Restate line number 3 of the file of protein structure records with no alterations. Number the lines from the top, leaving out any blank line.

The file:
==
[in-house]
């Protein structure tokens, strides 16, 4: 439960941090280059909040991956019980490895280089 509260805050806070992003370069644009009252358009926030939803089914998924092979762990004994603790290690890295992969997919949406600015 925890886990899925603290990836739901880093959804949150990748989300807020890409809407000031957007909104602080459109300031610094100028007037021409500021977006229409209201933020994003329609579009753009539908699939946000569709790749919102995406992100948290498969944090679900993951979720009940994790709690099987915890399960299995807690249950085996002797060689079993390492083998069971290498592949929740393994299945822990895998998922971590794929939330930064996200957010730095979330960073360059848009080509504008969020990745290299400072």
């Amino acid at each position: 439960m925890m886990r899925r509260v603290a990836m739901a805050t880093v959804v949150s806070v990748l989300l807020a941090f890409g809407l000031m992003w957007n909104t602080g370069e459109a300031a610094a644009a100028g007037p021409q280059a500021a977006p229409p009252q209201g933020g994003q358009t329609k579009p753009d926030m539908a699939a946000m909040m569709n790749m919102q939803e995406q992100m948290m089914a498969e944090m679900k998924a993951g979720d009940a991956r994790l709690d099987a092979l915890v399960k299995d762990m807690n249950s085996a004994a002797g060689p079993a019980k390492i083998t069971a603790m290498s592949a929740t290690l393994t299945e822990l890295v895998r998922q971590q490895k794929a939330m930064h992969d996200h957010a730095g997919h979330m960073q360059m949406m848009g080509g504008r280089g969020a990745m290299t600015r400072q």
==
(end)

């Amino acid at each position: 439960m925890m886990r899925r509260v603290a990836m739901a805050t880093v959804v949150s806070v990748l989300l807020a941090f890409g809407l000031m992003w957007n909104t602080g370069e459109a300031a610094a644009a100028g007037p021409q280059a500021a977006p229409p009252q209201g933020g994003q358009t329609k579009p753009d926030m539908a699939a946000m909040m569709n790749m919102q939803e995406q992100m948290m089914a498969e944090m679900k998924a993951g979720d009940a991956r994790l709690d099987a092979l915890v399960k299995d762990m807690n249950s085996a004994a002797g060689p079993a019980k390492i083998t069971a603790m290498s592949a929740t290690l393994t299945e822990l890295v895998r998922q971590q490895k794929a939330m930064h992969d996200h957010a730095g997919h979330m960073q360059m949406m848009g080509g504008r280089g969020a990745m290299t600015r400072q």